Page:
Five Ways To Make Holiday Parties More Hearing Loss Friendly

The holidays can be rough for people with hearing loss. Seeing friends and family is nice, but holiday gatherings tend to be larger and louder and often occur one after the other. It can be exhausting and overwhelming, and even depressing to watch others celebrate when you feel like you cannot participate in the way that you would like.

It is hard on those that love us as well. They don’t want to see us struggle or be unhappy, and they can get annoyed if we don’t want to partake in the festivities. Today’s post is for them. Please share these tips with them so you all can enjoy a happier holiday party season together.

Glasses of champagne

If you are sharing your holidays with someone with hearing loss, here are five things you can do to make your holiday gatherings more hearing loss friendly.

 1. Break up party spaces into smaller areas. Even at a large party, certain areas can be set aside for quiet conversation and other areas for louder pursuits. Breaking up the space will also cut down the overall level of background noise.

2. Turn the music down and the lights up. People often dim the lights and crank the music at parties, but both make it very difficult for people with hearing loss to hear and lip read. If you can, pick a quieter soundtrack and a slightly brighter glow for your event.

3. Keep an eye out for the loner in the corner. It is very challenging for someone with hearing loss to hear well in a cocktail party setting. Rather than risk faking it, someone with hearing loss may go sit to the side, staying out of the fray and watching others interact from a distance. If you see someone you love on the sidelines, seek them out for a one-on-one conversation or invite them to join you in a quieter room.

4. Use a microphone for speeches. Holiday parties are often replete with toasts and speeches. If you have them, use a microphone so that all party guests can enjoy them. If you really want to get fancy (for large parties), connect the microphone to a hearing loop so those with hearing loss can listen in through their t-coil.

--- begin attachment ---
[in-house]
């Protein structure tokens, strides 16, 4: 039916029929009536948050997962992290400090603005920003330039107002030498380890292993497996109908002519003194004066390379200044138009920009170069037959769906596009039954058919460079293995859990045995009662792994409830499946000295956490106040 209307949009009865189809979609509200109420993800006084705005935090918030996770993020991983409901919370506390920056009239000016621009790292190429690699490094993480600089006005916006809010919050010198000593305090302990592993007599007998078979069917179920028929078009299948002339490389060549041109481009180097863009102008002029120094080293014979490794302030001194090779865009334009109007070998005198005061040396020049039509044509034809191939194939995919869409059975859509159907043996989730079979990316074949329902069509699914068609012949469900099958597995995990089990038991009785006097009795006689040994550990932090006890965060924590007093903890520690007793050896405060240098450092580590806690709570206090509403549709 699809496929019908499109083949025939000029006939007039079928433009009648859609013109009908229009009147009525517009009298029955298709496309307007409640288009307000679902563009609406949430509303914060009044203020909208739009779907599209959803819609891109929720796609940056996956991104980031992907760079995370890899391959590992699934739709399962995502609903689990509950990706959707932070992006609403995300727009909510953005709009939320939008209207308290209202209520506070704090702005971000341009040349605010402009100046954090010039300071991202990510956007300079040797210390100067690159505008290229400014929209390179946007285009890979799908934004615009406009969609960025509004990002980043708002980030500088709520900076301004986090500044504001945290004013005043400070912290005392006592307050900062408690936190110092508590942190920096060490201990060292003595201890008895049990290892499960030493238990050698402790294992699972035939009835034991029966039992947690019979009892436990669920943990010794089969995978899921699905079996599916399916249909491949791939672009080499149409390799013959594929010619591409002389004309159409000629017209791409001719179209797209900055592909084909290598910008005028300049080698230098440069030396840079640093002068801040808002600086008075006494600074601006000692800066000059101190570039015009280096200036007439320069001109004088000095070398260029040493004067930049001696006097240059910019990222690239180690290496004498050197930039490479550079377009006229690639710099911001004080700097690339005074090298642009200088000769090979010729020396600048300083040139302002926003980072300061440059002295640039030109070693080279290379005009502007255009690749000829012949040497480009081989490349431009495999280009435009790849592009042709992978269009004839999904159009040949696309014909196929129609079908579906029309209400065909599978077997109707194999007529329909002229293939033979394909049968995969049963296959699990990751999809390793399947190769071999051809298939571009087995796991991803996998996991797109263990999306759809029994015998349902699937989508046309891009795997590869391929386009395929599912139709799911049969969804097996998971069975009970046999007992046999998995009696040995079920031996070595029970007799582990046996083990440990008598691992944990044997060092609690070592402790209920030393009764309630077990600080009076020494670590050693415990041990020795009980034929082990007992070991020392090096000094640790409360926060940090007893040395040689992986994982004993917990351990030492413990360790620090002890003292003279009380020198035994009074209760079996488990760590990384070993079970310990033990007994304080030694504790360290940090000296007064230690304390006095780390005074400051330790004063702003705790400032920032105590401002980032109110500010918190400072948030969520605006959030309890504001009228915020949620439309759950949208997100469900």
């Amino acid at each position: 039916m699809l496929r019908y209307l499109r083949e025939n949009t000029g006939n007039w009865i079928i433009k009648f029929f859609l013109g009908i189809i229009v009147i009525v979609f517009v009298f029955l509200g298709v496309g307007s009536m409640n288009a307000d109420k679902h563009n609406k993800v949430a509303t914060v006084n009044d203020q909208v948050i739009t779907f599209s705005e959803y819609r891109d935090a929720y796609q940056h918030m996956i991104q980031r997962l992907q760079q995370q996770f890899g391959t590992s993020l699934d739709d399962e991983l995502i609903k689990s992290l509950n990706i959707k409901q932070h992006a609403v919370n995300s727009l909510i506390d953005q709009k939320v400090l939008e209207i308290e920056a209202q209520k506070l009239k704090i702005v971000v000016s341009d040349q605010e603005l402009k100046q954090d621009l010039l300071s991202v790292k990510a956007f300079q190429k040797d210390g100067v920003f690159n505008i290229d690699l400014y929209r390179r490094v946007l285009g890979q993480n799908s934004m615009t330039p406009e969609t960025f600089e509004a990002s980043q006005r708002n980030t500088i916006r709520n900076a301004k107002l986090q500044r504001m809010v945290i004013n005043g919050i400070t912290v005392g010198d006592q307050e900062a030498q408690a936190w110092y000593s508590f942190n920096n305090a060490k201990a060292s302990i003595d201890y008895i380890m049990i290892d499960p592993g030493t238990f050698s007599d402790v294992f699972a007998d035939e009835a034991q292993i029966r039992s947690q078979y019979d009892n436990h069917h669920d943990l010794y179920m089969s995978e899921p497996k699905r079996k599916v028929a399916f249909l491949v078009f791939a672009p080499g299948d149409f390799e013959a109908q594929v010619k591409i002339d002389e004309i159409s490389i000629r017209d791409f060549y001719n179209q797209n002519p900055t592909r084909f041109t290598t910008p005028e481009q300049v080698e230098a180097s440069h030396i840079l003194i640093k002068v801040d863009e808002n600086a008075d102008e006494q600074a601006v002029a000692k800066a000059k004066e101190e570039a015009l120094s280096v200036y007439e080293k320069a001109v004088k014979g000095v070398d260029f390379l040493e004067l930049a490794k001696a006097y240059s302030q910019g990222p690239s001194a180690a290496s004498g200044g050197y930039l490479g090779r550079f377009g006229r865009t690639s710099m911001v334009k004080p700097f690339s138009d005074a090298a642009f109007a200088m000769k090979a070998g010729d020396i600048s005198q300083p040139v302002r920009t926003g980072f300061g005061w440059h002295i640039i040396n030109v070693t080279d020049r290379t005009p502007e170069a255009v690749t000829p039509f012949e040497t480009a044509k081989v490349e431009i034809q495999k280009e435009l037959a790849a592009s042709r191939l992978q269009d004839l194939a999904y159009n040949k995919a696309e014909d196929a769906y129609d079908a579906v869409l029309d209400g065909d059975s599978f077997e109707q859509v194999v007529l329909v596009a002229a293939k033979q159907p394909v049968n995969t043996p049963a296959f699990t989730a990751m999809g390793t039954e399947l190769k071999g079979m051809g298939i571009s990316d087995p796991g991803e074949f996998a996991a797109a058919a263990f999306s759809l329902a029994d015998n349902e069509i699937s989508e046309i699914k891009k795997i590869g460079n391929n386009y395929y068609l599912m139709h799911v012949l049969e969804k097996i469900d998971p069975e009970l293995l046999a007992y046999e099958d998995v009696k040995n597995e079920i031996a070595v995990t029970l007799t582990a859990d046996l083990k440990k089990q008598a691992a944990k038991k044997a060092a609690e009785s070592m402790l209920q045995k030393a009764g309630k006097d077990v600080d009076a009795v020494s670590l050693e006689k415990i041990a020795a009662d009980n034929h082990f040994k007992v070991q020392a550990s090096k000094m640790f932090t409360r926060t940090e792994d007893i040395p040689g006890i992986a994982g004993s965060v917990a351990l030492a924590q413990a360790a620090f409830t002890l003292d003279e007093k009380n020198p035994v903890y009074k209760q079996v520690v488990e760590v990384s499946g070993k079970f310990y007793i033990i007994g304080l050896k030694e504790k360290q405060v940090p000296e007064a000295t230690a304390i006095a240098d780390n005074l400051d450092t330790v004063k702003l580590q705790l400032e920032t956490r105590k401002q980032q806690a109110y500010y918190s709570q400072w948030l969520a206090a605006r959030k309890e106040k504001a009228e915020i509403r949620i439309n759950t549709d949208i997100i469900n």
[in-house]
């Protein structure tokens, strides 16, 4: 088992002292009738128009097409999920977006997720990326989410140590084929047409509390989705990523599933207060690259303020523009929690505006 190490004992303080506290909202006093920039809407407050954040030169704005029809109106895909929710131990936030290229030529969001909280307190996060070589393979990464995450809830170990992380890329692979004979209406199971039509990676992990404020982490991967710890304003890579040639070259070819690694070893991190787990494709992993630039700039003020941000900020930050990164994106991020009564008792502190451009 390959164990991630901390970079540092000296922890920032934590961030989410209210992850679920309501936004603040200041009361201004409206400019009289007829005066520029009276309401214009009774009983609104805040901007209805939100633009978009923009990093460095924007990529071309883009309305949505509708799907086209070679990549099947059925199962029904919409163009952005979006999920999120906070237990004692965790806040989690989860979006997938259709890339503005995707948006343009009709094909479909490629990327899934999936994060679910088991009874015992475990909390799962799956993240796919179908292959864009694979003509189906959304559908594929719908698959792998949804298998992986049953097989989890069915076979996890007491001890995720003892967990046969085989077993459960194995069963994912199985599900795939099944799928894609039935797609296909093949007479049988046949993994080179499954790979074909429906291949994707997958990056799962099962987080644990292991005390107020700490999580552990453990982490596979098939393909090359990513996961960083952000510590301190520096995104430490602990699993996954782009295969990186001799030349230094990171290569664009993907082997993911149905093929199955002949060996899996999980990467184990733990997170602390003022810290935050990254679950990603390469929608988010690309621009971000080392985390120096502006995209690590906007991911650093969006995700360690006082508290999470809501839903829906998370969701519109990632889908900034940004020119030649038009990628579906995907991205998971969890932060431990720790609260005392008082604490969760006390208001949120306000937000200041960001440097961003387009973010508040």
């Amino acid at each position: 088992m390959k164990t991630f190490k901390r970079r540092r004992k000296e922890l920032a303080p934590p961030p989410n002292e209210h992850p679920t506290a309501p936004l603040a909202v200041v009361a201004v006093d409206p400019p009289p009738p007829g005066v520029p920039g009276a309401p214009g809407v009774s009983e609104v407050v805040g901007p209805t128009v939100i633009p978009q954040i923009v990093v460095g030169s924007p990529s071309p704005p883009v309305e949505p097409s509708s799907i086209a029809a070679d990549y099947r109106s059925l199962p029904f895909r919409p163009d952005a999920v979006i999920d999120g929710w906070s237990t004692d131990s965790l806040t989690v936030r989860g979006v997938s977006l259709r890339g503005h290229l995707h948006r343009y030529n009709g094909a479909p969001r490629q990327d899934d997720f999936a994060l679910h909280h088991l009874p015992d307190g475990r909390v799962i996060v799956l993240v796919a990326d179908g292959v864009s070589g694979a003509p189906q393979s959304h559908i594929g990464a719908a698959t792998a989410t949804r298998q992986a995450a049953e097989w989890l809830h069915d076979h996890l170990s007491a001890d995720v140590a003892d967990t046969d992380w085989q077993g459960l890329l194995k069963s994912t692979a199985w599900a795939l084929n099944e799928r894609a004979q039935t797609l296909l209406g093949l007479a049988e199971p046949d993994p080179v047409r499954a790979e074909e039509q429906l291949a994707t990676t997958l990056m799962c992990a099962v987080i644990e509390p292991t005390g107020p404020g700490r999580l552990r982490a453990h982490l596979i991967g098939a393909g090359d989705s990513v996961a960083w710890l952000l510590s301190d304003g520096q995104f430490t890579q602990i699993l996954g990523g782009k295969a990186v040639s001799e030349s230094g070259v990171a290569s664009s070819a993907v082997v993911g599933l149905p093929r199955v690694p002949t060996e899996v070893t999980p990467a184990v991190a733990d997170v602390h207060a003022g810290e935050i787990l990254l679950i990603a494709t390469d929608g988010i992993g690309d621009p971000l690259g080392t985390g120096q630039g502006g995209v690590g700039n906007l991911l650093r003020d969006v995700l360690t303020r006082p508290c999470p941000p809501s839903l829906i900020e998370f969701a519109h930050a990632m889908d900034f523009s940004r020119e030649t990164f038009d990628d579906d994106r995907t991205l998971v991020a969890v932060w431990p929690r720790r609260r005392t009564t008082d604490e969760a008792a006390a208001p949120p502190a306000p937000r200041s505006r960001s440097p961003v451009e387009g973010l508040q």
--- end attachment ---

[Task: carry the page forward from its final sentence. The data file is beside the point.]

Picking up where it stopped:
5.  Have realistic expectations. Even when everyone is trying their best, it just might not be possible for someone with hearing loss to hear well. Bring your sense of humor and understand if someone with hearing loss needs to take a break in a quieter room for some period of time.

Readers, what suggestions do you have for making holiday parties easier for people with hearing loss?

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9 thoughts on “Five Ways To Make Holiday Parties More Hearing Loss Friendly

  1. Trying to understand speech that is broadcast through microphone is even more difficult than trying to understand regular speech. I would much prefer that the speaker simply ask for quiet.

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  2. Have a “time out” space where someone can get away from the action for a few minutes. In certain settings, the extra noise and/or visual stimuli bring on waves of nausea – coupled with party food and drinks, this is not a good thing. I have actually had to leave parties so I could vomit because of the over stimulation and fatigue caused by being overwhelmed with sensory input. I don’t want to be anti-social, but sometimes I need to engage in self-defense.

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  3. In your best intended efforts, don’t single out someone with a hearing loss. This sounds harsh but I totally dislike the “oh I better go say Hi to the deaf person” then go along my merry way.. over enunciated falseness can isolate someone even more.
    It does not take words to help one feel connected. a simple smile from across the room , a wave, a wink…small gestures can let someone know they are a part of the festivities and are welcomed. I call this my anchor person. even if they are across the room, you know you have a “safe spot”….and that can give you strength to make it through.
    I am the one who will slowly fade into the wallpaper. it becomes too overwhelming and rather than risk looking like an idiot by errors in responses or delayed laughter at jokes…if they are jokes….I put in what effort I can then “hide”..
    What helps is if there are things to look at………books, photo albums, pictures…..displays…perhaps even a small activity, those metal puzzles, or jigsaw puzzle or something to focus on …
    Another way is to ask if I could help with something….restocking crackers, folding napkins, I won’t mind…given something to do I can be a part…yet apart.

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  4. Thanks for these tips – I have a heck of time hearing in these kinds of situations. All too often I have to just sort of pretend I know what is being said and get by on context clues. The more the hostess does to help me, the more grateful I would be, for sure.

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